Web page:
This is unbelievable and sanctioned by the state. And it's not just Minnesota. This is happening all across America which is why I am so vocal about the public school madrassa in Brooklyn, The Khalil Gibran International Academy
The full Article can be read here. BTW, Kersten is a national treasure.
Teacher breaks wall of silence at state's Muslim public school
KATHERINE KERSTEN, Star Tribune hat tip Clyde
Recently, I wrote about Tarek ibn Ziyad Academy (TIZA), a K-8 charter school in Inver Grove Heights. Charter schools are public schools and by law must not endorse or promote religion.
Evidence suggests, however, that TIZA is an Islamic school, funded by Minnesota taxpayers.
TIZA has many characteristics that suggest a religious school. It shares the headquarters building of the Muslim American Society of Minnesota, whose mission is "establishing Islam in Minnesota." The building also houses a mosque. TIZA's executive director, Asad Zaman, is a Muslim imam, or religious leader, and its sponsor is an organization called Islamic Relief.
Students pray daily, the cafeteria serves halal food - permissible under Islamic law -- and "Islamic Studies" is offered at the end of the school day.
"teachers led the kids into the gym, where a man dressed in white with a white cap, who had been at the school all day," was preparing to lead prayer. Beside him, another man "was prostrating himself in prayer on a carpet as the students entered."
"The prayer I saw was not voluntary," Getz said. "The kids were corralled by adults and required to go to the assembly where prayer occurred."
Islamic Studies was also incorporated into the school day. "When I arrived, I was told 'after school we have Islamic Studies,' and I might have to stay for hall duty," Getz said. "The teachers had written assignments on the blackboard for classes like math and social studies. Islamic Studies was the last one -- the board said the kids were studying the Qu'ran. The students were told to copy it into their planner, along with everything else. That gave me the impression that Islamic Studies was a subject like any other."
After school, Getz's fifth-graders stayed in their classroom and the man in white who had led prayer in the gym came in to teach Islamic Studies. TIZA has in effect extended the school day -- buses leave only after Islamic Studies is over. Getz did not see evidence of other extra-curricular activity, except for a group of small children playing outside. Significantly, 77 percent of TIZA parents say that their "main reason for choosing TIZA ... was because of after-school programs conducted by various non-profit organizations at the end of the school period in the school building," according to a TIZA report. TIZA may be the only school in Minnesota with this distinction.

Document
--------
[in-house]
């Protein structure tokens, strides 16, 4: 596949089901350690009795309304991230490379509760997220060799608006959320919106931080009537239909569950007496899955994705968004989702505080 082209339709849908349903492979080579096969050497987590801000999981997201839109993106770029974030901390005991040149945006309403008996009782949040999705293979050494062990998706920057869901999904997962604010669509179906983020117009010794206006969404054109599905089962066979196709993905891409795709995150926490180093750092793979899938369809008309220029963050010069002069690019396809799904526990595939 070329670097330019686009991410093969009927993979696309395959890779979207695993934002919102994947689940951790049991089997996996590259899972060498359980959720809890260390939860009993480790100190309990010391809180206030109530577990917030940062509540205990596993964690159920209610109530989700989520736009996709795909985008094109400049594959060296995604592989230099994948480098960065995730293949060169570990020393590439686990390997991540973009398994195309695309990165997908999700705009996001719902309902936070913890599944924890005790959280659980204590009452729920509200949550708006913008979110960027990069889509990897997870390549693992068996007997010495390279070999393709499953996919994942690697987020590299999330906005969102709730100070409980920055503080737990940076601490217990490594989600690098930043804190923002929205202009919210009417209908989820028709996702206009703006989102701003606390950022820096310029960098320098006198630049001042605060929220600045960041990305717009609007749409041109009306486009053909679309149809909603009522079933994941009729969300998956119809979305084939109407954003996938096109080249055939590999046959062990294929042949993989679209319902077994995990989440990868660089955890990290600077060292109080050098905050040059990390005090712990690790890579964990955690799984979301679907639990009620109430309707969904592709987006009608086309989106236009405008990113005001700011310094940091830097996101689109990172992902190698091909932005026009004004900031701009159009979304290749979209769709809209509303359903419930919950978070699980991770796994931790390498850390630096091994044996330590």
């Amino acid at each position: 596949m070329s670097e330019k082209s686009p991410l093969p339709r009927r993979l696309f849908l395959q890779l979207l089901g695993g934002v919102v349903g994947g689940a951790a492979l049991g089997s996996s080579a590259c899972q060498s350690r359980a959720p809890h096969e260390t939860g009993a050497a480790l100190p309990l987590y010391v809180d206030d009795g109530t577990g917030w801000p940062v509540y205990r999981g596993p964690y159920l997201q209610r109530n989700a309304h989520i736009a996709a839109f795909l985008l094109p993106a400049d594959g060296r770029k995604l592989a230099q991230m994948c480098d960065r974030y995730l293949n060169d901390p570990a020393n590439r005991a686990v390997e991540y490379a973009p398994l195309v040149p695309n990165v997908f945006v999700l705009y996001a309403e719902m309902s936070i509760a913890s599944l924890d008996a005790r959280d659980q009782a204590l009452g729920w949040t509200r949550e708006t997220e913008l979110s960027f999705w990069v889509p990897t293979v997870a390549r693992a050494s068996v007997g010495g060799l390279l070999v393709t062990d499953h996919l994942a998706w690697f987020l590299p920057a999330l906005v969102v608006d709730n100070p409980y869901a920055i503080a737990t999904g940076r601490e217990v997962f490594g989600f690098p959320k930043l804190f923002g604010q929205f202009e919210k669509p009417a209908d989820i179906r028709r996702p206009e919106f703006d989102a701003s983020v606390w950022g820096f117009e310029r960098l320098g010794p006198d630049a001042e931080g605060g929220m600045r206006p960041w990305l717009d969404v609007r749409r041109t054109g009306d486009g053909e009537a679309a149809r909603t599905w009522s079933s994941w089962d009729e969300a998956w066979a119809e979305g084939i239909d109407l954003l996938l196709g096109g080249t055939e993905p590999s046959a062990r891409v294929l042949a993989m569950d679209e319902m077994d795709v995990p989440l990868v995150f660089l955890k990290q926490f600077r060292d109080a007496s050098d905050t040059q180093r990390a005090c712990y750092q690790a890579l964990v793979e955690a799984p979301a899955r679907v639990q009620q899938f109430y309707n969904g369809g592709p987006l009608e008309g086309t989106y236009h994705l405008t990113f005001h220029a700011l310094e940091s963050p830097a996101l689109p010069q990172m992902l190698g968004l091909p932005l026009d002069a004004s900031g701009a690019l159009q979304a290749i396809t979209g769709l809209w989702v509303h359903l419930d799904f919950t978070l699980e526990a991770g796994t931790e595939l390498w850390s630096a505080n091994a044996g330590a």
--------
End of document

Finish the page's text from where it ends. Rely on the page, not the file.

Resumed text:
Why does the Minnesota Department of Education allow this sort of religious activity at a public school? According to Zaman, the department inspects TIZA regularly -- and has done so "numerous times" -- to ensure that it is not a religious school.
TIZA's operation as a public, taxpayer-funded school is troubling on several fronts. TIZA is skirting the law by operating what is essentially an Islamic school at taxpayer expense. The Department of Education has failed to provide the oversight necessary to catch these illegalities, and appears to lack the tools to do so. In addition, there's a double standard at work here -- if TIZA were a Christian school, it would likely be gone in a heartbeat.
TIZA is now being held up as a national model for a new kind of charter school. If it passes legal muster, Minnesota taxpayers may soon find themselves footing the bill for a separate system of education for Muslims.